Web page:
However, consumers still enjoy the experience of making their purchase. Even though the number of online Internet stores exceed one million, the majority of consumers still seek the actual shopping experience of going to the brick and mortar store to select their clothing or gifts. Although they want to shop, they want to eliminate wasted time and want to know they are getting the best value for their purchasing dollar. This will be no different in buying real estate now and in the future. Buyers want and enjoy the experience of shopping for their home and will most likely distrust making a major purchase such as home or vehicle without the onsite test drive. Most buyers also seek the endorsement of a third party specialist when making this major purchase. Regardless of advances in technology, people will trust the advice and opinions from real estate professionals. In this scenario, the Realtor who promotes themselves as niche 'experts and leverages the new technologies to promote the listed home through multiple outputs and virtual access will be interpreted as proactive and an aggressive ally to employ.

Email, iPods and the Internet only make up about 32% of the current use of information-exchange of today's real estate buyer but "times are a changing." Future buyers will want to eliminate the pains and aggravation of touring homes that would have no interest in and want to eliminate the drudgery of waiting for their mortgage approval. And if technology enables them to sign once at closing instead of 40, they will overlap electronic simulation closings from their workstations. Real estate companies and agents in 2015 will use new and improved marketing and advertising methods to reach potential clients including video-LCD styled business cards, complete virtual-reality home tours, "AI" home consultants, satellite-beamed open houses, robotic home security personnel, holographic sales assistants, and other technologically advanced tools which serves to expedite the home selection and buying transaction. These technologies as well as many others are not science fiction, but science fact, already in existence or in development for product deploy.

Realtors who accept the innate nature of buyers desiring ease and convenience must be familiar and utilize these new technologies to separate themselves from "Old-School" methods to just maintain status quo or be competitive. It is well known that for a business professional such as a doctor or attorney to specialize in a certain area or field gives them a distinct marketable edge over the jack-of-all-trades in the same profession. In the Real Estate techno-future, having a reputation for offering fast and thorough transactions by embracing the latest marketing mediums offers a formidable benefit over the colleague who relates solely on distributing stagnant two-dimensional business cards and promotions by handing out paper flyers. By example, today the MLS listing can be converted and downloaded to a buyer's iPod or MP3 player. If the idea of ​​sending streaming video or sending home lists via email to a buyers cell phone or computer seems too high tech to you then you should research and retrain to familiarize yourself with the technologies today's new consumers are already utilizing. With the growing proliferation of cell phones with multiple function capabilities, buyers will soon expect to see home choices sent directly to their cell phones for their immediate consideration. These same buyers will use the cell phone photo and video features to share homes under consideration with friends and family, and to relay information back to their realtor representative. Wired magazine states that "the latest installation of camera phone coupled with the new cashless purchase features, RFID tagged identifiers and GPS tracking will make the next wave of cell phones replace the wallet and car keys." This electronic marvel will be the one item no consumer leaves home without.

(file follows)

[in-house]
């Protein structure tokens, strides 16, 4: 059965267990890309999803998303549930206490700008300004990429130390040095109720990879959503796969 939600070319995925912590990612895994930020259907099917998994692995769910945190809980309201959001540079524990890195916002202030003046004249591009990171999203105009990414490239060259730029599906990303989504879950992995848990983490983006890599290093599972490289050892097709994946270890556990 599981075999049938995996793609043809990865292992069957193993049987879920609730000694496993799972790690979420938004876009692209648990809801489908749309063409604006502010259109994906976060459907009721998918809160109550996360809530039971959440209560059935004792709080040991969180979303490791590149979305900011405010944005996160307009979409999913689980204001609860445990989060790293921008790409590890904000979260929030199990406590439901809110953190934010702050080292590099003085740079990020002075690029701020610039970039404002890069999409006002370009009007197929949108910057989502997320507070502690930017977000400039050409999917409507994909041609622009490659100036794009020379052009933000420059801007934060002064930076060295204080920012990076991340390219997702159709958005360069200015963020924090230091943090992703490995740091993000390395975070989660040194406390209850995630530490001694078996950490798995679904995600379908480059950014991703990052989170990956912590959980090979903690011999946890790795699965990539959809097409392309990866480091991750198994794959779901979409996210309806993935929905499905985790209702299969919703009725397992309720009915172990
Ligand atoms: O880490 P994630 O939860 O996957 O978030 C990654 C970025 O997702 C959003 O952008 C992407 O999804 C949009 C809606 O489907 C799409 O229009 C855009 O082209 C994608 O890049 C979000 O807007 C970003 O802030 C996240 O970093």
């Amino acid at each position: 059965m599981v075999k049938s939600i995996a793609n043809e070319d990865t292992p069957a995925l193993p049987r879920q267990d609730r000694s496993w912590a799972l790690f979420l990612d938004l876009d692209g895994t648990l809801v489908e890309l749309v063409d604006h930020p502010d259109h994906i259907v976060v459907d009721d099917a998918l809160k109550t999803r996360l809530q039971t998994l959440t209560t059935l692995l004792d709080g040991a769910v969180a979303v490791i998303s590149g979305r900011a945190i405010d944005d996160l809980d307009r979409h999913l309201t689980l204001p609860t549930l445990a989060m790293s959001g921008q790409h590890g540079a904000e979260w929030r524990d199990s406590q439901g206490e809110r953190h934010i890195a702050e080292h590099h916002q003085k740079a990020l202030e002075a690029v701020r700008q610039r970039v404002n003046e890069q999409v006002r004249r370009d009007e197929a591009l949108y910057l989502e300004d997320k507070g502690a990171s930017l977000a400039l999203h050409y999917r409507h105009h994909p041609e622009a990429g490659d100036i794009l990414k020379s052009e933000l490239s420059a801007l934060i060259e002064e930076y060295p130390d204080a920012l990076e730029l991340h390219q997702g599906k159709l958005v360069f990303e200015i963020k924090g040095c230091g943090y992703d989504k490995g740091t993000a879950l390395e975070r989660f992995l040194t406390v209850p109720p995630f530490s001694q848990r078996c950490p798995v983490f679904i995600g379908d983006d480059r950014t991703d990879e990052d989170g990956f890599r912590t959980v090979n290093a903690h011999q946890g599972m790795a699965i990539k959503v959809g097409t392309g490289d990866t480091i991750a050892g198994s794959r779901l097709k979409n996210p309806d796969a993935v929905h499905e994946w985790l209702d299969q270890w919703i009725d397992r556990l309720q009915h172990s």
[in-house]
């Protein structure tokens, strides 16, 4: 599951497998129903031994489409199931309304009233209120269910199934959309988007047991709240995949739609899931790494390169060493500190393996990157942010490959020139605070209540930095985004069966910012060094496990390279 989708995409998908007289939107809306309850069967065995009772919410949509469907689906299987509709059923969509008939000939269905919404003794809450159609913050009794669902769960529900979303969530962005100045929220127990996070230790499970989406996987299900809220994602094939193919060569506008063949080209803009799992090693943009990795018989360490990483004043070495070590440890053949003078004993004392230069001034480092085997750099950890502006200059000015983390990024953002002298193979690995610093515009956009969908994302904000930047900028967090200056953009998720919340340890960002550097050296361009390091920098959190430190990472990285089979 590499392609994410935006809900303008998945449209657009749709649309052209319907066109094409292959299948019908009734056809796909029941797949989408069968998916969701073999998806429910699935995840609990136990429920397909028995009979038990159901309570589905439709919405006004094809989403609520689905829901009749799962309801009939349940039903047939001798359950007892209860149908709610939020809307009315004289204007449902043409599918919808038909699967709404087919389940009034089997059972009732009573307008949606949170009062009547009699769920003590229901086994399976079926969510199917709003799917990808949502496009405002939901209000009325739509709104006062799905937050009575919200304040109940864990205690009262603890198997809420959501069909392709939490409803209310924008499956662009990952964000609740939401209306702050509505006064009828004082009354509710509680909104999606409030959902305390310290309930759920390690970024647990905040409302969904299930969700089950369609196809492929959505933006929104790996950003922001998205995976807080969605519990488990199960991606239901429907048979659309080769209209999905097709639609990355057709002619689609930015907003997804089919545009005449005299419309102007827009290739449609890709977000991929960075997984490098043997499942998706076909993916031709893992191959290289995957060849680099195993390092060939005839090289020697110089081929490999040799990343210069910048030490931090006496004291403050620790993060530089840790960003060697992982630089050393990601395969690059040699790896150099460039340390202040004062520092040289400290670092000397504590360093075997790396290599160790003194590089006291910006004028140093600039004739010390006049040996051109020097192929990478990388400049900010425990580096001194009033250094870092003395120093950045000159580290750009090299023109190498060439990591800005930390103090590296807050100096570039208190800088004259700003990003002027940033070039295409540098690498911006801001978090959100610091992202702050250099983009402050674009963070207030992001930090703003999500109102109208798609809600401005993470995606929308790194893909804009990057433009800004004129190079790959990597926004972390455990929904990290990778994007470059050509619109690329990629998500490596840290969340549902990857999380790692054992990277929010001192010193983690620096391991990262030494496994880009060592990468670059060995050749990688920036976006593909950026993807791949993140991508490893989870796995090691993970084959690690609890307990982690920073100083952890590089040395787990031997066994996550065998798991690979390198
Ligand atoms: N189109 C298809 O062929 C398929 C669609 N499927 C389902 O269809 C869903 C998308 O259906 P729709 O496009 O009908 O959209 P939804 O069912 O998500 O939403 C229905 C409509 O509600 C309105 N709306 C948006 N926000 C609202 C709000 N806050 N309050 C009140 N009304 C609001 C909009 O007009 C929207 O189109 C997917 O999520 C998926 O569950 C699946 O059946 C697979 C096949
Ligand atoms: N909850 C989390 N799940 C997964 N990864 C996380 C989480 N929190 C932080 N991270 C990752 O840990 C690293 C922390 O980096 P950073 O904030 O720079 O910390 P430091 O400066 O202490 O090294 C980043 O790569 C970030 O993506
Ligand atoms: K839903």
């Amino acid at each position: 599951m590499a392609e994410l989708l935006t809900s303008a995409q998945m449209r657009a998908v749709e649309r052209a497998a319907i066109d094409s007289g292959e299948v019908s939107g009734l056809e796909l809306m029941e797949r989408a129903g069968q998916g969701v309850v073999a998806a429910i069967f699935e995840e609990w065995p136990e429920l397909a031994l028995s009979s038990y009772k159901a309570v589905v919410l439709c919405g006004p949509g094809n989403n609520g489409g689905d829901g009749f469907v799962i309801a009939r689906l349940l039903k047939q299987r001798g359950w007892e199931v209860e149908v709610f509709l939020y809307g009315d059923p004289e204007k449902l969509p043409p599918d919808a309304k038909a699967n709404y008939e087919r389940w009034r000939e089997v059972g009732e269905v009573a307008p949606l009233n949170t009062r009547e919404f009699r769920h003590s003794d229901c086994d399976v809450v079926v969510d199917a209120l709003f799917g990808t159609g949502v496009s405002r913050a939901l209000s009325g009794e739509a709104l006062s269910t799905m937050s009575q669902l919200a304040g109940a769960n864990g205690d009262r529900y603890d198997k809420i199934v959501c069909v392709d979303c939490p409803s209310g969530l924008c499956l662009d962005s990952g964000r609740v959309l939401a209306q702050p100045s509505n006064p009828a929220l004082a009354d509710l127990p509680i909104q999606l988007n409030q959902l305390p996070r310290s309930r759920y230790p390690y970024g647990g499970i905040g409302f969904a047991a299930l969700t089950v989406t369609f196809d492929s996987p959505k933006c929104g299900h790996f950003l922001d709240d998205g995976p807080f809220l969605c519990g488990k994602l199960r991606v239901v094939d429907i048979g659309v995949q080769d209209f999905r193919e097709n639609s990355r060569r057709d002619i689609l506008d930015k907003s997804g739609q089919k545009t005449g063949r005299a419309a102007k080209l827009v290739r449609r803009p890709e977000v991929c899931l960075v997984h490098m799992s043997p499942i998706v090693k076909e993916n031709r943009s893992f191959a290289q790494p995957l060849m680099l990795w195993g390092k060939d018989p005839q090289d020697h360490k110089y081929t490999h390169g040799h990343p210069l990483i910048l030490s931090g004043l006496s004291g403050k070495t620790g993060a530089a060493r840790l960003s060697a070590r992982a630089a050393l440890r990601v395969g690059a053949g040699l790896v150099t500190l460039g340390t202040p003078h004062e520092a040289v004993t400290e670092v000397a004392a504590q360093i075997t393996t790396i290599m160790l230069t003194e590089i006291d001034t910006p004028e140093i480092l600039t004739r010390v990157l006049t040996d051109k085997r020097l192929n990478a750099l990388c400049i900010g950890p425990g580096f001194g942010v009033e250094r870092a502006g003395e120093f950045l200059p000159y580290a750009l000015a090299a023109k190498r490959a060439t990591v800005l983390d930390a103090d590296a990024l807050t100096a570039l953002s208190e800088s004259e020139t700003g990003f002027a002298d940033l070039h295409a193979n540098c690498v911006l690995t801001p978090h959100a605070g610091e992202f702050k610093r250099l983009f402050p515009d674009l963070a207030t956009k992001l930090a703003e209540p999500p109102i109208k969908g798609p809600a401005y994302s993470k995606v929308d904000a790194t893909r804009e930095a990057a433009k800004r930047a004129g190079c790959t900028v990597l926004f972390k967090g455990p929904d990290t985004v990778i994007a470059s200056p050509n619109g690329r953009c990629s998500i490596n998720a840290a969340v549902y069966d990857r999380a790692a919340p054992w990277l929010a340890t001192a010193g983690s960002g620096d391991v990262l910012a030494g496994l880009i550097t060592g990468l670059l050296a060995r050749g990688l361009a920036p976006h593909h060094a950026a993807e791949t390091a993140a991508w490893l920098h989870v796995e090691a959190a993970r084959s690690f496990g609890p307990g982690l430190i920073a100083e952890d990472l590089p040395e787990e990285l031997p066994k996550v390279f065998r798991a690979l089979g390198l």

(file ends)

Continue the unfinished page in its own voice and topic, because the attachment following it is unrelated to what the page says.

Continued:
Real Estate marketing and purchase transactions will adapt with the times. Some will embrace the new technologies and some will not. But like the Internet, the new technologies are here to stay. They are not a fad. Consumers will grow accustomed to communicating and transacting business faster and more efficiently with these new mechanisms. Narrowcast advertising will be commonplace with specific products and services surgically delivered to the targeted consumer. It is the ultimate direct marketing campaign and like the scenes from the movie Minority Report, consumers will start to receive sales pitches and incentives sent directly to their car computer consoles, iPods, or cell phones. Tomorrow's successful realtors and lenders will lead the charge with these techno-tools, showingcasing their expertise, homes, and sales personality, enabling them to capture more buyers and sellers than with today's current marketing channels.

Their future's so bright they gotta wear techno-shades.